Pic 3. Here's a test of the charging system output wiring; insert one probe at the regulator, put the other on the postive battery cable (where the other end of this wire goes). Again, any number above your zero amount means this needs attention. This is also a useful test for any other circuit positive or negative wire; simply put one lead on the wire to be tested and the other on the respective cable. If you get a 'bad' reading, then you'll have to start checking the various plugs and/or switches between these points to see where the problem is.

Ok, let's do some 'hot' checks. Turn on the bike, maybe start it for some tests. Set your meter for the lowest DC voltage range above 15 volts in a manual meter. Auto-range meters will read directly.

Connecting the leads as shown in pic 2 above, this will give a direct value for voltage loss in the connection. Zero volts would be great, between .1 and .2 volt is still decent, .3 volt or more you have a problem.

Connecting the leads as shown in pic 3 above, this will give you a point-to-point voltage loss reading. Going back to the positive battery cable hopefully will give the same readings as the above paragraph, but you may get a higher reading. I'd personally try for under .5 volt loss, less on higher current circuits like the charging system, ignition switch wiring, headlight, and ignition system supply for sure.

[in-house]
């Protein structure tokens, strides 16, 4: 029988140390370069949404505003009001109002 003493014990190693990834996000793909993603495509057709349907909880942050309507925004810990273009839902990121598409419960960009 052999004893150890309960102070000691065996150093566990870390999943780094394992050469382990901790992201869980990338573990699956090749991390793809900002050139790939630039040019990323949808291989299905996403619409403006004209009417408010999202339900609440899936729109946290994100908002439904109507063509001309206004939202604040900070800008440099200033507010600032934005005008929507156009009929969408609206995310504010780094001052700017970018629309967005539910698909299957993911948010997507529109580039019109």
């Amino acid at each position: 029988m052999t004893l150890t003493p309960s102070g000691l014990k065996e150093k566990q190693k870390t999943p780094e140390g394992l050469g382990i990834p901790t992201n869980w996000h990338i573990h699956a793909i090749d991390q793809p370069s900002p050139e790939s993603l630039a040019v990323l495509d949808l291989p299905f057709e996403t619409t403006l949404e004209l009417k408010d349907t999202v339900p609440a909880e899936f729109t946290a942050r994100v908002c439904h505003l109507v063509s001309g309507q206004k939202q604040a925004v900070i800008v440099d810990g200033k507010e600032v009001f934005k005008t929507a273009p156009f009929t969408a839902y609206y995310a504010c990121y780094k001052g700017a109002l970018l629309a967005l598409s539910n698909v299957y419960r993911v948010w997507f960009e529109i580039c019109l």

You can also use this method to check the ground half of the circuit; perform the above test, and note the amount. Subtract this from the system voltage (as measured at the battery). An example would be a .3 volt loss, 13.9 volts at the battery, which means you should have 13.6 volts at the test point. Check between the test point and your negative battery cable to verify this. Then check between your test point and the component ground point and see if it's the same. If it's lower, you have a poor connection in the ground half of the circuit.

I'll note here again that the 'main' ground connections on these aren't directly tied together (depending on paths through the frame), so checking between the negative battery cable and the other two ground connections (at the motor and regulator) for resistance is critical for proper system performance; any extra resistance between the cable and regulator ground connections will affect the whole electrical system. Check this 'cold' as shown in pic 3. I like to run an added #12 wire between these two points for added insurance.

You'll never get all the connections perfect, but this will help pinpoint just where your big problems are. Again, the high current systems will show the effects more than low current circuits will, but the better you get everything, the better things will work. This isn't as hard as it sounds, a novice who has done a bit of homework should be able to check all this in an long afternoon. If your harness has been 'POed' with extra splices or otherwise hacked on, you'll probably have to do more checking/tracing to make sure everything is right.

Links to a overview of the wiring is here: and my guide to VOMs is here:
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'78E original owner - resto project
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'82 XJ rebuild project
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'93 XL1200 Anniversary Sportster 85RWHP
'86 XL883/1200 Chopper
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Last edited by crazy steve; 04-19-2013 at 04:42 PM.